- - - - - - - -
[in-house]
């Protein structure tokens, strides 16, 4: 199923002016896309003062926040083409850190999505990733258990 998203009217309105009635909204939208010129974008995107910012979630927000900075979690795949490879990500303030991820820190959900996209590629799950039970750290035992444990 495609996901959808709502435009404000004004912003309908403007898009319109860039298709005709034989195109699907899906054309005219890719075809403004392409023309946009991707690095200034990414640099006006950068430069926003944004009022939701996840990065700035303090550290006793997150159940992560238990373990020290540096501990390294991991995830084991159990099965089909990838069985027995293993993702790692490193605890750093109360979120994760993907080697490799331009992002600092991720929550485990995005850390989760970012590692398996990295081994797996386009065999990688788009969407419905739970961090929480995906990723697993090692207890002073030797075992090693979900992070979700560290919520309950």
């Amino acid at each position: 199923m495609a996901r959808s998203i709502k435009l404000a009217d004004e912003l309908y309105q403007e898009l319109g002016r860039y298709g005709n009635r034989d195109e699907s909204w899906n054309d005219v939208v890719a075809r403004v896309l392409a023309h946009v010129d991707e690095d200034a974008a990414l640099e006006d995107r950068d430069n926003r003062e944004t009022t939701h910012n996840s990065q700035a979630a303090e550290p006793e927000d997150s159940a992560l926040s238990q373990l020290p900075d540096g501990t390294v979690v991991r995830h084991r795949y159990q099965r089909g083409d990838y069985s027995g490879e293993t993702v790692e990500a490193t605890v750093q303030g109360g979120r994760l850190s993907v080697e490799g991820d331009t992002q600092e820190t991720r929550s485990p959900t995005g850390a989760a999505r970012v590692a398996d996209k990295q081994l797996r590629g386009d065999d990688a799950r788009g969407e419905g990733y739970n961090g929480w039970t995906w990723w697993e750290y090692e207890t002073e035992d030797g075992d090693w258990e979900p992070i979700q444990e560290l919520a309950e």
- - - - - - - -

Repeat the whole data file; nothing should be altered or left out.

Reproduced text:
[in-house]
């Protein structure tokens, strides 16, 4: 199923002016896309003062926040083409850190999505990733258990 998203009217309105009635909204939208010129974008995107910012979630927000900075979690795949490879990500303030991820820190959900996209590629799950039970750290035992444990 495609996901959808709502435009404000004004912003309908403007898009319109860039298709005709034989195109699907899906054309005219890719075809403004392409023309946009991707690095200034990414640099006006950068430069926003944004009022939701996840990065700035303090550290006793997150159940992560238990373990020290540096501990390294991991995830084991159990099965089909990838069985027995293993993702790692490193605890750093109360979120994760993907080697490799331009992002600092991720929550485990995005850390989760970012590692398996990295081994797996386009065999990688788009969407419905739970961090929480995906990723697993090692207890002073030797075992090693979900992070979700560290919520309950």
């Amino acid at each position: 199923m495609a996901r959808s998203i709502k435009l404000a009217d004004e912003l309908y309105q403007e898009l319109g002016r860039y298709g005709n009635r034989d195109e699907s909204w899906n054309d005219v939208v890719a075809r403004v896309l392409a023309h946009v010129d991707e690095d200034a974008a990414l640099e006006d995107r950068d430069n926003r003062e944004t009022t939701h910012n996840s990065q700035a979630a303090e550290p006793e927000d997150s159940a992560l926040s238990q373990l020290p900075d540096g501990t390294v979690v991991r995830h084991r795949y159990q099965r089909g083409d990838y069985s027995g490879e293993t993702v790692e990500a490193t605890v750093q303030g109360g979120r994760l850190s993907v080697e490799g991820d331009t992002q600092e820190t991720r929550s485990p959900t995005g850390a989760a999505r970012v590692a398996d996209k990295q081994l797996r590629g386009d065999d990688a799950r788009g969407e419905g990733y739970n961090g929480w039970t995906w990723w697993e750290y090692e207890t002073e035992d030797g075992d090693w258990e979900p992070i979700q444990e560290l919520a309950e």